As tax day approaches each April, tax experts roll out innumerable methods to reduce your year-end taxes. While you can claim plenty of deductions and credits, one of the most effective ways to lower your tax bill is to plan for retirement with an IRA. Money you place in an IRA is a direct deduction on your taxes, allowing you to save significant amounts of taxes in April.
Any time you place money into an IRA, the Internal Revenue Service considers it a pre-tax contribution to your retirement. This means that within contribution limits, the money you place in an IRA isn’t counted as income by the IRS and is effectively ignored on this year’s taxes. You can make a qualifying contribution at any point in the year and apply it as an above-the-line deduction when you figure your tax bill, providing you with tax-free income for the year.
Don’t make plans to pull out your checkbook and sink 60 percent of your income into an IRA, as the IRS places limits on the amount any taxpayer can contribute to an IRA. You may contribute only if you earned income this year -- investment income doesn’t apply -- and can’t contribute more than you received in earned wages in the year to an IRA. Finally, the IRS limits annual contributions to IRAs to $5,000 per year. If you’re 50 or older, that limit increases to $6,000.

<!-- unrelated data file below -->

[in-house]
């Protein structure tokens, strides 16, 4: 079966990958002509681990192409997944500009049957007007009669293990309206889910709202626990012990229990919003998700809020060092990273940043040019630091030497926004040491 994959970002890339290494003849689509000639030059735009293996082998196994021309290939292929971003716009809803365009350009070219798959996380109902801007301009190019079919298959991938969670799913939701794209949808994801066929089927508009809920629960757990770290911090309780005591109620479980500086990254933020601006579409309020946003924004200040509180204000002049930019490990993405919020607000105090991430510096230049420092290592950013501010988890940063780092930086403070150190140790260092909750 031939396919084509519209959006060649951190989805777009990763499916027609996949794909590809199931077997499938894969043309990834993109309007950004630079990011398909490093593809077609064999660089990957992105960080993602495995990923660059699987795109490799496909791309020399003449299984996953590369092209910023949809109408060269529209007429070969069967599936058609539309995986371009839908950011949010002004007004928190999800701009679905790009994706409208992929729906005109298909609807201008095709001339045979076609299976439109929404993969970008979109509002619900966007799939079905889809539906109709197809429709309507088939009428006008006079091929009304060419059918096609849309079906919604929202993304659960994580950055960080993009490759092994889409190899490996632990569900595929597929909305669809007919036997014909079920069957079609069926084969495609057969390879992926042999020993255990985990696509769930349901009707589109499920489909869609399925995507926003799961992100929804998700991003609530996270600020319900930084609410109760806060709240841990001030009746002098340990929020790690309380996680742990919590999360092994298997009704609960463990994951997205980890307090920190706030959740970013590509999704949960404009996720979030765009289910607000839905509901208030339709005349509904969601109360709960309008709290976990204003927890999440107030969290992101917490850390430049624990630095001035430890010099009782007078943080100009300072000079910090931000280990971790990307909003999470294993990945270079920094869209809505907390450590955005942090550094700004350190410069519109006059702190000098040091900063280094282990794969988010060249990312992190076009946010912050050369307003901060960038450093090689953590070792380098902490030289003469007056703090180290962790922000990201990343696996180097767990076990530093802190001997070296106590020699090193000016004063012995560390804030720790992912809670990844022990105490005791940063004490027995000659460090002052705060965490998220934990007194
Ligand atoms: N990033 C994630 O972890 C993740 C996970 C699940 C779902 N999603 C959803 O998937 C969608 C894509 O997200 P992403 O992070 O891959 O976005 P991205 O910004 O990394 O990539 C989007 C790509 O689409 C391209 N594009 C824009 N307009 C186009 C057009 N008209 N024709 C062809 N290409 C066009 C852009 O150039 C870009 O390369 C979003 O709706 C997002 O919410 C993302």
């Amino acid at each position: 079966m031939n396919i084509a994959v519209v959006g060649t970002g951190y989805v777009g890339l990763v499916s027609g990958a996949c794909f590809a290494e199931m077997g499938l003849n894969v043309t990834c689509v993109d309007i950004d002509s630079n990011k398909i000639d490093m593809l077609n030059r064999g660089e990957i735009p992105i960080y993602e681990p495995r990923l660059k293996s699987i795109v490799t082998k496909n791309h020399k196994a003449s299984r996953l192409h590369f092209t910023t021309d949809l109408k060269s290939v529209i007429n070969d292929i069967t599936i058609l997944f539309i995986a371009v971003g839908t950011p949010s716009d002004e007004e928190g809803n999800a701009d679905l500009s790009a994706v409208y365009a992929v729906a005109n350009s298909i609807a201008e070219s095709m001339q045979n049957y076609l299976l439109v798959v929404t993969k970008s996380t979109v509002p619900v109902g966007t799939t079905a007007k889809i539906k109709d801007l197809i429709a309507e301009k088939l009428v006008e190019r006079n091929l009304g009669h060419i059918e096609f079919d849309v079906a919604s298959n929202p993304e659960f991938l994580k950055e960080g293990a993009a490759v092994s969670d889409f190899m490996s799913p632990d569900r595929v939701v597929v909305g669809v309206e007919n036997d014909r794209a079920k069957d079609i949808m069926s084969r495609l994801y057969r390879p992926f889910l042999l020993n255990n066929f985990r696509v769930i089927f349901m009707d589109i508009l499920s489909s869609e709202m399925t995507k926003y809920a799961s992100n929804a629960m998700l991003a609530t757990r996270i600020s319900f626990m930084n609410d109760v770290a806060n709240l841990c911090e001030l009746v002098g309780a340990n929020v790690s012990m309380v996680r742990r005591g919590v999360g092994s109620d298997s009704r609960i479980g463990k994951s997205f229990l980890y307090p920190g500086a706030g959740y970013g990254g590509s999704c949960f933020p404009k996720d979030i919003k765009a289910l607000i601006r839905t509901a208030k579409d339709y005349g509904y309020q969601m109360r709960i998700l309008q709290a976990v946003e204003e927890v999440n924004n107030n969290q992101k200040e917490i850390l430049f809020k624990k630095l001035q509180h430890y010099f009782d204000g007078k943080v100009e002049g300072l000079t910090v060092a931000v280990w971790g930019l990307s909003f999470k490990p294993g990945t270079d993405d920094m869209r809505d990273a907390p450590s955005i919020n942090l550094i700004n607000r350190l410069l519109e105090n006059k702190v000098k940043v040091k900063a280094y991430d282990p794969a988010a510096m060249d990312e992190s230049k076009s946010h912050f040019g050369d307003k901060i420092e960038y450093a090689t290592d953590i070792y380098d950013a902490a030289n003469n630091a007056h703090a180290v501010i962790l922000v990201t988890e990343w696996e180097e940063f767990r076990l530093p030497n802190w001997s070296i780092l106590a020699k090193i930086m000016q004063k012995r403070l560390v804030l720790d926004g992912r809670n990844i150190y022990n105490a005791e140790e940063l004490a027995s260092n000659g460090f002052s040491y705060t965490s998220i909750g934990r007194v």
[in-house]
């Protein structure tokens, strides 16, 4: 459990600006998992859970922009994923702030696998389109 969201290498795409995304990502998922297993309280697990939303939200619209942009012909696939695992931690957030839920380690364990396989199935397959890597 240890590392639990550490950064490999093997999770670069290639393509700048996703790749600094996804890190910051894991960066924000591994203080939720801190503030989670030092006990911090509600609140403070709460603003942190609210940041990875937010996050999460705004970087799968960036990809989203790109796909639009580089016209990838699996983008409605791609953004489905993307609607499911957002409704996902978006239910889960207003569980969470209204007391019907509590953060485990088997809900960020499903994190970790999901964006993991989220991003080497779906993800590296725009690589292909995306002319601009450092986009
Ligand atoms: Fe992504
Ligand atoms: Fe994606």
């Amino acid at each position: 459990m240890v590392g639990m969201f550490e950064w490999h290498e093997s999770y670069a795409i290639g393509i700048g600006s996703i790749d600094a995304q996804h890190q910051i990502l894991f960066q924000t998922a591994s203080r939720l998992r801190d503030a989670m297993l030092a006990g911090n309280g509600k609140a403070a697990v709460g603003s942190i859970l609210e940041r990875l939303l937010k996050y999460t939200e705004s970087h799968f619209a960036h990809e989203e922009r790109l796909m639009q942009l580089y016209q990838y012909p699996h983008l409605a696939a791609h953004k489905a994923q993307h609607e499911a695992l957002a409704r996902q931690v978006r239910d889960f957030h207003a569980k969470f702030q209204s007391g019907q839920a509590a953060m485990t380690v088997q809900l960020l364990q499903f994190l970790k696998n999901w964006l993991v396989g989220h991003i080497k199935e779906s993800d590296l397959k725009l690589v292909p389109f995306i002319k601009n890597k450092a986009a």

While you effectively don’t pay income taxes on the money you place into an IRA because of their above-the-line deduction status, you don’t forever dodge the taxman. You merely defer those taxes until you take the money out of the retirement account: The IRS treats distributions from an IRA as ordinary income, and the money you receive from it is subject to income tax withholding. It’s likely you’ll be in a lower tax bracket after retirement than you are now, so you may be taxed at a lower rate on the distribution than you would be today. In addition, pre-tax contributions allow you to invest a larger portion of your income, thereby reaping larger returns.
Don’t think you can sock away a few thousand in an IRA this year and dodge taxes, then empty the account next year. If you put money into an IRA, consider it there for the long haul. The IRS doesn’t allow you to access funds in an IRA until you turn 59 1/2 without paying a 10 percent penalty on early distributions. The IRS assesses this penalty in addition to normal income taxes you pay as the funds leave the tax-deferred account.
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